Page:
I’ve had this idea in the back of my mind since the event was announced earlier this year. I toyed with going. Not really sure if I was going to get in over my head with the conditions. But it didn’t take much of a nudge to put me over the edge and sign up just before the registration deadline for the first ever Canadian Surfski Championships.
I’ve raced the course on an outrigger a few times so I was familiar with the cold water and the potential wave size, I figured that I’ve learned a lot about wave riding since the last time I did the course 4 years ago. I had the chance to play in some big waves here on Lake Okanagan and was comfortable. So …. Why Not?!
And what a blast! Lining up with the biggest names in the surfski world! Wow!
I had no expectations for my performance. I just wanted to go out there, have fun and see what I could do in my first real surfski race. It didn’t take long for the competitive juices to kick in. I played it safe off the start but then I started to pick targets to catch and pass one by one. There was a little bit of wave play but nothing that was fast enough to ride for any length of time. I was moving faster than the waves 🙁
I felt good crossing the line, I had about 250ml of my Vitargo left in my hydration pack and hadn’t touched any of my gels. 20.5km in 1:46 crossing as the fifth female but first Canadian Woman. It was a big surprise for me at the awards ceremony to find out that there was money awarded for the Top Canadian Woman. Even bigger surprise was the giant novelty cheque!
This past weekend was the Howe Sound Iron Outrigger Race which served as the Canadian Outrigger National Championships in beautiful Gibsons, BC.
Saturday was the OC6 (6 person outrigger canoe) race. It was listed as a 26km course but thanks to my team’s amazing steersperson, Christine, our route was only 23km. It was an exciting race right from the start! There was an island about 250m from the start that all teams had to turn around before starting their journey up the shoreline. With 14 boats on the line, we knew things would be tight coming into that turn but we were not expecting to be cut off by an experienced crew beside us as they were pinched as well. Our Kelowna boat stopped in order to prevent the boat that cut us off from going into the rocks and also running into two other boats. This meant that we had to restart after the team ahead got straightened out and out of our way. From here we had to play catch up. We knew that we had a lot of distance ahead and stuck to what we’re good at … making every stroke count.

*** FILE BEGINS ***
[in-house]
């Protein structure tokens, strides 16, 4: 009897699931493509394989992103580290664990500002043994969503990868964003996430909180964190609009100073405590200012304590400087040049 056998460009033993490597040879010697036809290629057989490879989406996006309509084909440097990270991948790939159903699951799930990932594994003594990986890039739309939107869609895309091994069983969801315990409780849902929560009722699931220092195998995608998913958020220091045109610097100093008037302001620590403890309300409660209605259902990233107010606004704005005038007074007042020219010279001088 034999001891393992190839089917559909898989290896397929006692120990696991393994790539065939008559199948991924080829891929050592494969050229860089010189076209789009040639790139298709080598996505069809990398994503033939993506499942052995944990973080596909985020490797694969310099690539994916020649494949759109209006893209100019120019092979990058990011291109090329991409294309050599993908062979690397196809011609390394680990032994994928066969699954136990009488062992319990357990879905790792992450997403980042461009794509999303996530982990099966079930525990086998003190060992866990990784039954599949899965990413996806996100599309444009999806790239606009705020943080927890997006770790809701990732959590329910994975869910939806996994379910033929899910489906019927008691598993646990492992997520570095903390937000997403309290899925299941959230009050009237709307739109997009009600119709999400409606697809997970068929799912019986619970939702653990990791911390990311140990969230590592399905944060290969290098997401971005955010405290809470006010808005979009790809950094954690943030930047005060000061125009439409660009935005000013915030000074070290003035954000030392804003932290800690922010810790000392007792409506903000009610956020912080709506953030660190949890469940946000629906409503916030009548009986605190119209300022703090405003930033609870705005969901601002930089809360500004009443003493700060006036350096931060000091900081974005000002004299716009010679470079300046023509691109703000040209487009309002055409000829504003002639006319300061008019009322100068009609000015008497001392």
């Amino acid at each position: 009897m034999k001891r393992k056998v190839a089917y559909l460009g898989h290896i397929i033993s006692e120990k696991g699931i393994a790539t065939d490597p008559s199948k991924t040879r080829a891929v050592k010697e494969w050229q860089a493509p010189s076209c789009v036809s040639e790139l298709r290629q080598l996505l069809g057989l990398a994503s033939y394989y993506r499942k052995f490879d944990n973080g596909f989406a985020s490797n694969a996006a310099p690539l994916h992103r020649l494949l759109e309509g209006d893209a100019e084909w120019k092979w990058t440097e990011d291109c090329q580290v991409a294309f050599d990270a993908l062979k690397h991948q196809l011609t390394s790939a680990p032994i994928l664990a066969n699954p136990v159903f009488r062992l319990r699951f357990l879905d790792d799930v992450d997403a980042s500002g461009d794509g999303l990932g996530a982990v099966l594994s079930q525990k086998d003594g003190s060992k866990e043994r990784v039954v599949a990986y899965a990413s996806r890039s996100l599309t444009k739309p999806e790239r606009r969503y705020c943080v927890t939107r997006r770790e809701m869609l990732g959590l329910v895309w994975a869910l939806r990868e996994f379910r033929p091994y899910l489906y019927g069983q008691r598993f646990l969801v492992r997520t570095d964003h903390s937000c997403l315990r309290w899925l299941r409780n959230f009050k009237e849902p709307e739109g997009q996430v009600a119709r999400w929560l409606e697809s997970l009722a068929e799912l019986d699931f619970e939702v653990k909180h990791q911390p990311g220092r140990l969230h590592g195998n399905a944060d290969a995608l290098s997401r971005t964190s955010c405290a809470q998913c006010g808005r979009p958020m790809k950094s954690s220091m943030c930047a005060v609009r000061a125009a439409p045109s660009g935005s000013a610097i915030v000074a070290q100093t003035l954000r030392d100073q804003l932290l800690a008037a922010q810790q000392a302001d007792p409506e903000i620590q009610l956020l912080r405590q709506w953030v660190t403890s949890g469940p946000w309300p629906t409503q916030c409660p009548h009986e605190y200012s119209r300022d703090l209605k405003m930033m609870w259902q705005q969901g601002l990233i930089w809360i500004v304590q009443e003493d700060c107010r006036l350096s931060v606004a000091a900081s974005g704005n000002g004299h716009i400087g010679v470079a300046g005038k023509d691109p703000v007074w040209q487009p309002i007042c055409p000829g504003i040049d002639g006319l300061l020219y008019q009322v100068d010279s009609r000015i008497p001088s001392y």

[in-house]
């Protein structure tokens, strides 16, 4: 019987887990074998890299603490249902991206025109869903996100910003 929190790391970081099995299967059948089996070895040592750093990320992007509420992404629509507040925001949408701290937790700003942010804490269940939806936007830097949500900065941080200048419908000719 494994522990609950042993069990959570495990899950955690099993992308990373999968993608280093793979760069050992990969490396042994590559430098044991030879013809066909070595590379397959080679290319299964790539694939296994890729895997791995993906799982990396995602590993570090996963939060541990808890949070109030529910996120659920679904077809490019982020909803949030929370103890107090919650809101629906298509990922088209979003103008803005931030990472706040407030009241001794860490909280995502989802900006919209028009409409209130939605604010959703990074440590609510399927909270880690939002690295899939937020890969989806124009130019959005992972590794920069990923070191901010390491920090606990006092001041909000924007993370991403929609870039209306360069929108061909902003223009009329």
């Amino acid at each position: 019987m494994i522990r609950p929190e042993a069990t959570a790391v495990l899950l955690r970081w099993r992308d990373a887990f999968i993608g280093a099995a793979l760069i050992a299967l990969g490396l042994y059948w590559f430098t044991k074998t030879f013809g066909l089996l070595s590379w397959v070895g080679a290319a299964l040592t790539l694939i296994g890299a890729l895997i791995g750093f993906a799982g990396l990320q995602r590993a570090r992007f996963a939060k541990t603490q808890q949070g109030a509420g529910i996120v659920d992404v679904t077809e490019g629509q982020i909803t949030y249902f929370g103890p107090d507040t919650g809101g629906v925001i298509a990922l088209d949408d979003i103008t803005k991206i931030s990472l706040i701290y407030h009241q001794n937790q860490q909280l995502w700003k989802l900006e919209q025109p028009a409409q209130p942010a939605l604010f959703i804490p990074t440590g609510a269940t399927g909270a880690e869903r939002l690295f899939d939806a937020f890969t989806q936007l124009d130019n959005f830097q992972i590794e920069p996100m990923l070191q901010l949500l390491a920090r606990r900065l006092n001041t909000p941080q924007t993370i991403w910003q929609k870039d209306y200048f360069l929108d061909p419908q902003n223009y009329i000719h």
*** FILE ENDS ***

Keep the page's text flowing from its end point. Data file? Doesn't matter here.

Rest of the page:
First we passed my former club from Toronto, Wai Nui before making our way past the Comox women. That left three boats ahead of us. Following the buoy turn at the 6km mark we managed to pull in the False Creek women and make the pass. We spent the rest of the race chasing down Gorge from Victoria (team that we had to stop for). Words can’t even express how proud I am of my Kelowna teammates for digging deep and coming within 5 seconds in a 2 hour 10 minute race. We were 32 seconds behind the first place crew for a third place finish.
Sunday’s small boat race was exciting on so many levels. My good friend Ron let me use his Ehukai which is the same boat that I’ll be getting next month. Lolo Wiki (Crazy Fast) did not disappoint! Though she did throw me into the ocean twice during the race, I still managed to reel in a lot of paddlers to the point where there was only one other OC1 ahead of me. I almost had him before the second swim but alas, I was the top woman.